Several years we wrote about a subtle and delicate stop motion animated film created from tea leaves by Natalia Mirzoyan. This holiday season, Soyuzmultfilm released her new work, Merry Grandmas! In Russia, kids typically spend a lot of time with their grandparents, usually with their grandmothers, many of whom still inhabit shabby apartments filled with all kinds of curiosities – fur coats long gone out of fashion, dim crystal vases, elaborate tea sets, dusty photo albums, and sleepy cats. Wise and grumpy grandmothers are matriarchs of many families.
On the New Year’s Eve, parents bring a little girl named Masha to her grandmother who lives in the center of Saint Petersburg. Masha anticipates an extremely boring evening with grandma and her elderly friends, but things turned out quite differently. Crafted in a wonderfully naive style, this film is a loving depiction of Russian grandmas, their vanishing world, and New Year magic set in the old quarters of Saint Petersburg.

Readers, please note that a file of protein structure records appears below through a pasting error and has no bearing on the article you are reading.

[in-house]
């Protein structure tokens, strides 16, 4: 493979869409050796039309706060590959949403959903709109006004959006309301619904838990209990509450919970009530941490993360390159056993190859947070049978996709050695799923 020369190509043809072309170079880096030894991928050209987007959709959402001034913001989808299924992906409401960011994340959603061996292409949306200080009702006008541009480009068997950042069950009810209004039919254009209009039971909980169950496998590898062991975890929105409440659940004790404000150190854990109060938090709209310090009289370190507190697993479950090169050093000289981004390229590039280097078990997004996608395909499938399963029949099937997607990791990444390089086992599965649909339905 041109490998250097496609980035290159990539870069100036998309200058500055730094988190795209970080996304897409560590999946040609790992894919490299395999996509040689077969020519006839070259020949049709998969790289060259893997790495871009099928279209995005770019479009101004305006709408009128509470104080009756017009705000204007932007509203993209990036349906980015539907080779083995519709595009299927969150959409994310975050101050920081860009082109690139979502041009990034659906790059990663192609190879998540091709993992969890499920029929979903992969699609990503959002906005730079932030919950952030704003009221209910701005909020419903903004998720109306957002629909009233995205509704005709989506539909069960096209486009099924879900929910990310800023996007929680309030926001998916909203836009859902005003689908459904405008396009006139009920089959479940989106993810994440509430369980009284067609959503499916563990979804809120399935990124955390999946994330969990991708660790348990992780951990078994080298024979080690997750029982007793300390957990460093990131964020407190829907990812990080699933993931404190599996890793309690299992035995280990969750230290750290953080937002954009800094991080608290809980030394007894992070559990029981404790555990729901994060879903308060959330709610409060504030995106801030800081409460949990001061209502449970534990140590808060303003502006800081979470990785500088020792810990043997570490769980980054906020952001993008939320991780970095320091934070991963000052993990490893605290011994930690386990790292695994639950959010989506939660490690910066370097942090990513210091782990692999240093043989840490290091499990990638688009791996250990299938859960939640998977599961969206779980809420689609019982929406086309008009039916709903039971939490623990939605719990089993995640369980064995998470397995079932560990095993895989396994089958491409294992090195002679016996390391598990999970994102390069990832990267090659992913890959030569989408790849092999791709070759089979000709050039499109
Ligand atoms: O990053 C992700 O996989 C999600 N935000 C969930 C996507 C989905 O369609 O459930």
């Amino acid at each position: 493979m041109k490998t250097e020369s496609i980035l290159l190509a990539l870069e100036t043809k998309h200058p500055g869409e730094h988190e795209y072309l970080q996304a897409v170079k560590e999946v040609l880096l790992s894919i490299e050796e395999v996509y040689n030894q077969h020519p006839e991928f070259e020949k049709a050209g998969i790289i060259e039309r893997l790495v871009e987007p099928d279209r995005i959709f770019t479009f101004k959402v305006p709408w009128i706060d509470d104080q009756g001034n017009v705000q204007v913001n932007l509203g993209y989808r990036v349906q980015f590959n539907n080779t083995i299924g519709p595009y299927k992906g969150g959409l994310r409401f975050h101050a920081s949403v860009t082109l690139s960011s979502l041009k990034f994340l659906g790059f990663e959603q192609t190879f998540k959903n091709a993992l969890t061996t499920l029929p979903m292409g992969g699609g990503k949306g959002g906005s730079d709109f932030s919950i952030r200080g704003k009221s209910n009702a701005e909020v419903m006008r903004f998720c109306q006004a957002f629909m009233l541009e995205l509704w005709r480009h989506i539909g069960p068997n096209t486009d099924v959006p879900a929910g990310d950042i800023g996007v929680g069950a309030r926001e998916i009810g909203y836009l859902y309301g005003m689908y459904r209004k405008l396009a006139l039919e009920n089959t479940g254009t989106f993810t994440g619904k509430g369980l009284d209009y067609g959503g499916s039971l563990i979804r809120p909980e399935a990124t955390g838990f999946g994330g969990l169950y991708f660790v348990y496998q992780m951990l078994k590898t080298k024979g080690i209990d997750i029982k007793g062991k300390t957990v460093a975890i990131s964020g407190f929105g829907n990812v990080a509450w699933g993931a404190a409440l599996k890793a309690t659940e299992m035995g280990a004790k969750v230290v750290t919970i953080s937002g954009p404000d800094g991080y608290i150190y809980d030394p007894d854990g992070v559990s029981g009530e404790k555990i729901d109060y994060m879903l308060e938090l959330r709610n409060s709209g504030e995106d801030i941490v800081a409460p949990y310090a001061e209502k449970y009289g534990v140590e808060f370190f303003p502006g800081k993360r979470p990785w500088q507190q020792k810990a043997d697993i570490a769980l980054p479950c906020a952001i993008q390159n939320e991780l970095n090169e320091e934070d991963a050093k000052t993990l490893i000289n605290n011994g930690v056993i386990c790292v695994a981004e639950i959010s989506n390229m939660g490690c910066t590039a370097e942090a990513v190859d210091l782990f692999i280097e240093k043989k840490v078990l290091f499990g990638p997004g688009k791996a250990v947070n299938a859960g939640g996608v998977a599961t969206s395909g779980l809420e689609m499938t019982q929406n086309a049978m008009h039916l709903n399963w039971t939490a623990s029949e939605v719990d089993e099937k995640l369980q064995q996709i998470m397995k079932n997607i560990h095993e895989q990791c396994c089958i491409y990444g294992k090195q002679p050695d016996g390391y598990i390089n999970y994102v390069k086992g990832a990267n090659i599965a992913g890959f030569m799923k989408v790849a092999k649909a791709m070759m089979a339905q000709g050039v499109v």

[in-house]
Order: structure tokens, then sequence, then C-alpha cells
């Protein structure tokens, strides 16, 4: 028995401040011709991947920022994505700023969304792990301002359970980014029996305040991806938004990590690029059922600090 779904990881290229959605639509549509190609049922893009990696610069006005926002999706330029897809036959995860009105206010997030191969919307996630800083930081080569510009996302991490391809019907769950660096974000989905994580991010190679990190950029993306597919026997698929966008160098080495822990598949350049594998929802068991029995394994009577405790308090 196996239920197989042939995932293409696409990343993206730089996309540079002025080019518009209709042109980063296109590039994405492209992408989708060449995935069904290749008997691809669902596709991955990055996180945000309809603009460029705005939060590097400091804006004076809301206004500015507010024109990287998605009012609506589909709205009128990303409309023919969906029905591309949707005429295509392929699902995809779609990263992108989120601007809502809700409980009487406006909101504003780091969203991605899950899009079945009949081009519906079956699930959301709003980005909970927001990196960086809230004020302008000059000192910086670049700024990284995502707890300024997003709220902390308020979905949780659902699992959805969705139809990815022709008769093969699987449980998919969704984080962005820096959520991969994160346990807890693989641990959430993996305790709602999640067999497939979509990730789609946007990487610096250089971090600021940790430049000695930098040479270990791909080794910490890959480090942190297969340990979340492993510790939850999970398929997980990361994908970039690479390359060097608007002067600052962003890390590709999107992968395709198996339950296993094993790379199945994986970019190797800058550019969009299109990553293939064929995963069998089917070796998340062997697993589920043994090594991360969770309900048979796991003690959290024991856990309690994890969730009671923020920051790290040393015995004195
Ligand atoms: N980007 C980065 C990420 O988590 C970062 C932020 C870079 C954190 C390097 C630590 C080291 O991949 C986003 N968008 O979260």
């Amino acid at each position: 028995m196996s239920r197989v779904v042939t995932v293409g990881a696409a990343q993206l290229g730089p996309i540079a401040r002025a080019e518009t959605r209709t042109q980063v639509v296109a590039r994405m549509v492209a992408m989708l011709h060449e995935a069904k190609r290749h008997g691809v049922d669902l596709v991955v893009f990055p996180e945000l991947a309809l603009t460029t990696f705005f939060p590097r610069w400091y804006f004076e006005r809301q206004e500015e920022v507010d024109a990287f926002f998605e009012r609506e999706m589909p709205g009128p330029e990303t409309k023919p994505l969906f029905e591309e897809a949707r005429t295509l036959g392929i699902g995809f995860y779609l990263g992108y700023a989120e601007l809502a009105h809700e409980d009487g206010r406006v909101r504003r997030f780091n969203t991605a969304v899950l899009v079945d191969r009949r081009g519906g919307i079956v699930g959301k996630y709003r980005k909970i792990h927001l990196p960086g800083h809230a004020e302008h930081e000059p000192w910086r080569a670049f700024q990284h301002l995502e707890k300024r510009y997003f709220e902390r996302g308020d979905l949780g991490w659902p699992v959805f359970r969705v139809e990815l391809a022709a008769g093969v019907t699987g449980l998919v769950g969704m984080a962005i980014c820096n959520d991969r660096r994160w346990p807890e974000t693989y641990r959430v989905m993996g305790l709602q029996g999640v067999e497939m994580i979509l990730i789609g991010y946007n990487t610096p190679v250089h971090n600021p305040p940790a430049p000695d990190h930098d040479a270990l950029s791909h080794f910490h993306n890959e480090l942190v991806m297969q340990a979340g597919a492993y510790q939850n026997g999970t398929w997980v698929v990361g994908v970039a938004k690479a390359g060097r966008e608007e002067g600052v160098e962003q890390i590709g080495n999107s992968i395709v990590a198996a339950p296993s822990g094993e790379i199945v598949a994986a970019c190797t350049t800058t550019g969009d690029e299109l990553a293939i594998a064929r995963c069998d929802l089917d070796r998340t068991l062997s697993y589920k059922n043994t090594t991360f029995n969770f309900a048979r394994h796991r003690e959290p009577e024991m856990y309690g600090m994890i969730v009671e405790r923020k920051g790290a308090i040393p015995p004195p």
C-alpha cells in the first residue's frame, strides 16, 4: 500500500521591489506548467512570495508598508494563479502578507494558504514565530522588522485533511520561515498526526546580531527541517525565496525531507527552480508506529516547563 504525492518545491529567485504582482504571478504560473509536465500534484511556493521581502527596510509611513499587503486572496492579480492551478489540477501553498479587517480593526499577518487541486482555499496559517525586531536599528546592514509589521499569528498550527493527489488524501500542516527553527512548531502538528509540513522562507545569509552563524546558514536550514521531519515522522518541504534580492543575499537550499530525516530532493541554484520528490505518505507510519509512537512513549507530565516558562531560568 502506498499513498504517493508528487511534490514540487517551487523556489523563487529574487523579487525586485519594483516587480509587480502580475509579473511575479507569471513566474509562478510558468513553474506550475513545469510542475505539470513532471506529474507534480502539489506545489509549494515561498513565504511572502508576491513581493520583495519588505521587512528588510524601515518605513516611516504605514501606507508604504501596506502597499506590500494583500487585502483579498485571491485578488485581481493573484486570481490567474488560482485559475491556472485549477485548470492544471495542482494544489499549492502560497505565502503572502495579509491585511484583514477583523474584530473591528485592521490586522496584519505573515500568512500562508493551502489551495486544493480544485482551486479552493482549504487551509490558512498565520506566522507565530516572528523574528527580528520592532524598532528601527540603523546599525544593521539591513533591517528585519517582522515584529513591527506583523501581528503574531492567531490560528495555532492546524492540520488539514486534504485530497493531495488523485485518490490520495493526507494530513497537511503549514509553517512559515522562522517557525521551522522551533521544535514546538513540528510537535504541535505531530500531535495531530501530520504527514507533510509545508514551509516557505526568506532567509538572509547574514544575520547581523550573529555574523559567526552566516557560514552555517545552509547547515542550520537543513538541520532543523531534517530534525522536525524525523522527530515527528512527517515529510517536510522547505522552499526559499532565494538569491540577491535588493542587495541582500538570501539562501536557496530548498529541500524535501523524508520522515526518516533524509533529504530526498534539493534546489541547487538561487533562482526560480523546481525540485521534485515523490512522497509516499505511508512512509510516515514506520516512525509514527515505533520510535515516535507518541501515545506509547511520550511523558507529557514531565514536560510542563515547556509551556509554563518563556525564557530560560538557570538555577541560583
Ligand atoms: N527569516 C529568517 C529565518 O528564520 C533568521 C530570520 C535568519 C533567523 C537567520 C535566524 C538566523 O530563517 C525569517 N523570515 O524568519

“The Nose”, a short phantasmagoria written by Nikolai Gogol back in 1836, is among the most famous masterpieces of Russian literature. The protagonists, Major Kovalev, finds that his nose is missing from his face. Later he finds out that his nose – the Nose – becomes a high ranking official in the bureaucratic empire of Nicolas the First. In 1963 the animated version was created by a Russian emigre, Alexandre Alexeieff, made in his unique pinscreen style. Recently, Andrei Khrzhanovsky presented a new vision of the Gogol’s work featuring music by Dmitri Shostakovich. Khrzhanovsky, a veteran of the Soviet/Russian animation, is a director of many animated and mixed media pieces, including critically-acclaimed “The Glass Harmonica” and a somewhat less successful biopic of a Nobel prize laureate Joseph Brodsky. Stylistically and historically eclectic feature-length animation combines the original story taking place in the 19th century Saint Petersburg with the more recent Soviet and contemporary Russian artifacts and characters, including young pioneers and militia. The Nose grows and transforms into the menacing symbol of the authoritarian state, yet despite beginning an autonomous and sinister existence, it is still a part of the person, the dark side that dwells in everyone.
Here’s the teaser featuring an image of Sergei Eisenstein, Vsevolod Meyerhold, Dmitri Shostakovich, and Nikolai Gogol – ingenious mavericks of the filmmaking, theater, music, and literature.